To consider Gjessing’s Tractatus a work of parody misses the point. It has its own enchantment, and this enchantment is a kind of truth, a series of experiential visions. It’s a trope of literary criticism to summon poetry as the voice of truth, but the validity of clichés stands on more than the frequency with which they’re used. For Wittgenstein, truth is something proportional to the capacity of language to reflect logical possibilities of states of being, or rather, possible worlds. Gjessing responds to this framework with a lightness, an artistic revolt, a freedom for inaccuracy. After all, truth, for Wittgenstein, is a question of logical accuracy, one that holographs the notion of big-T “Truth” as incumbent on the theatre of language-being-used:

   5.41 For all those results of truth-operations on truth-functions are
           identical, which are one and the same truth-function of
           elementary proportions.

For Gjessing, on the other hand, truth is expressive, predicated on profundity, kitsch and arcana. It’s curious to compare the propositions of Wittgenstein and Gjessing where the numbers are identical. Gjessing’s mirror-propositions are, in some sense, equally an abstraction of actions and interactions. While Wittgenstein outlines the fundamentally unchanging aspects of a statement’s object, whether we consider the statement true or not, Gjessing can say something (shockingly) similar in itself: truth is how we use it. The elements of truth, the universes that can exist, are connected by the small paths of their similarities (the ways in which they might both equally be described) joining them in a way fathomless enough to appear, as she writes it, divine:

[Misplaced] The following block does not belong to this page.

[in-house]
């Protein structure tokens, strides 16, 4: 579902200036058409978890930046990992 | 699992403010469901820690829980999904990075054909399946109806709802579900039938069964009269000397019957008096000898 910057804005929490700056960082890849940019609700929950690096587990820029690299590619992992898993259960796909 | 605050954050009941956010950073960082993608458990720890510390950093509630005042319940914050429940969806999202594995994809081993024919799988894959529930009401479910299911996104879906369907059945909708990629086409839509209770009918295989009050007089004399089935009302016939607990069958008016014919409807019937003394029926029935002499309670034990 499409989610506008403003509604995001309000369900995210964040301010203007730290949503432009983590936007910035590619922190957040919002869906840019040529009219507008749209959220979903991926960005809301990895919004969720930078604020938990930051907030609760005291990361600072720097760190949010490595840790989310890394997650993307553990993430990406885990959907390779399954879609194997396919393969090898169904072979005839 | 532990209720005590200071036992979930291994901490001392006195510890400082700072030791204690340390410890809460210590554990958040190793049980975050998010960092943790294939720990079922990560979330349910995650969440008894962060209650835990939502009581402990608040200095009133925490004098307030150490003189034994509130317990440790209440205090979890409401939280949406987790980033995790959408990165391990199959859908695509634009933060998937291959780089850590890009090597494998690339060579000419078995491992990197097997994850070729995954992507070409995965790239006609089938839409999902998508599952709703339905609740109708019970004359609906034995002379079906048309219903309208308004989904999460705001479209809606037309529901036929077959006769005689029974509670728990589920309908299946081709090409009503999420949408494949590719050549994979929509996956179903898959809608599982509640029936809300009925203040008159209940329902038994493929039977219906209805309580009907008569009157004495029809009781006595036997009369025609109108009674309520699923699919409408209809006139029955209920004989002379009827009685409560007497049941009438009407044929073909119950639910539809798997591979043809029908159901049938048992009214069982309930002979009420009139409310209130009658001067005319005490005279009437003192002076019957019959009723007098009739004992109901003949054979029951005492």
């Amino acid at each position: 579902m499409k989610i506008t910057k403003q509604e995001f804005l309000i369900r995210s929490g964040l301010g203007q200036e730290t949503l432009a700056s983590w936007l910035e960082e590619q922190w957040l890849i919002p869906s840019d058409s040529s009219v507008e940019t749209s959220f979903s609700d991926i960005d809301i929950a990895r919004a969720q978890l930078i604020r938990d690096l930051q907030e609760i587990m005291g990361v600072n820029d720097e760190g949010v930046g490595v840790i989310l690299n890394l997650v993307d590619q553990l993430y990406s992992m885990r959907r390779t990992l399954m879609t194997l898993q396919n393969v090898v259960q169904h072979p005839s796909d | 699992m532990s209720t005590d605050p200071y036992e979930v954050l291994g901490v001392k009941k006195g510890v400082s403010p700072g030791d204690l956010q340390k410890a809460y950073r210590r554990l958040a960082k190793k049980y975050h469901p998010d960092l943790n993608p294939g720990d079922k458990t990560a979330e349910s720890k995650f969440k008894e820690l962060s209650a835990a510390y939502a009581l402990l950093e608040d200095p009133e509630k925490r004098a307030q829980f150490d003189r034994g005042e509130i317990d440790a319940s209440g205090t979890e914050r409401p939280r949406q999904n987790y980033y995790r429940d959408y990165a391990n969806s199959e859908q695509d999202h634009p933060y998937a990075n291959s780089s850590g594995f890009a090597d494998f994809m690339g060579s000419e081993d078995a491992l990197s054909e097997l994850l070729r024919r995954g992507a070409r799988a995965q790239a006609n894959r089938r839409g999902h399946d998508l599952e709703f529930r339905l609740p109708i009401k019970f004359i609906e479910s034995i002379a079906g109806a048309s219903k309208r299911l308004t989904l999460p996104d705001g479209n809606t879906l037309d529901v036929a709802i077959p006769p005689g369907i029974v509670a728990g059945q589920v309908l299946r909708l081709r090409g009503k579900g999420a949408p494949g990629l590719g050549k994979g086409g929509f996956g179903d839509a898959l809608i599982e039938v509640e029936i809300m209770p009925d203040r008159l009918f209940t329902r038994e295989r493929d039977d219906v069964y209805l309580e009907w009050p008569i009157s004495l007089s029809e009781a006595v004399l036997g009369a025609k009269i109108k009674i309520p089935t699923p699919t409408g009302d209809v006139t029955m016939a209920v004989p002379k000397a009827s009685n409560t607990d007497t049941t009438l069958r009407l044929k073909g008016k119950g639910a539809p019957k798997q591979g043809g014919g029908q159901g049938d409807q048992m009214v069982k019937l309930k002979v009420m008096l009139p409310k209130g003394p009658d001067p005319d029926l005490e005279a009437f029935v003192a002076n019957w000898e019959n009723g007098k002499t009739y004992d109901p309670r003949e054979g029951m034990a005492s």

5.41 If you let the universes slip into each other, they all slip out via
          the small paths, which are divine.

What Gjessing achieves, then, isn’t so much a reworking of Wittgenstein’s Tractatus (even less so a continuation of the Spinozan tradition) but the bespoking of a phantom-limb, or the retrofitting of an evolutionary missing link. Which is to say that Gjessing locates the poetry inherent to the Tractatus, then slots it into existence. Metaphor and possibility become inseparable. When she writes of roses and swimsuits and possible worlds, we accord. We ponder, we chuckle, we et cetera, but we accord. The possible, after all, is always congruous to the imaginable, and the impossible a cousin to the imaginary-absurd.

This is something Gjessing proves in using the tractatus form as a poetic sequence, a series of truth-operations entirely her own, which validate the underlying poetry of Wittgenstein’s project: that the notion of truth is contingent on possibility. The notion of poetry, however, is truth’s contingency on im-possibility, and on imagination. On chimerical swimsuits and roses and ladies, on questioning if truth is possible at all. With a wry smile, Gjessing responds to Wittgenstien, just as Wittgenstein himself responded to Spinoza before her. It is this willingness to challenge a canonical work, to invite the reader into this rebellious poetic space, that means that Gjessing’s work can no less stand alone in (this, and a multitude of other) possible worlds.

Joshua Calladine-Jones is a poet and the literary critic in-residence at Prague Writers’ Festival. His work has appeared in 3:AM, The Stinging Fly, Minor Literature[s], The Anarchist Library, Literární.cz and other journals. Constructions [Konstrukce] is his first micro-collection, published with tall-lighthouse in 2021. Reconstructions [Rekonstrukce] is forthcoming this summer.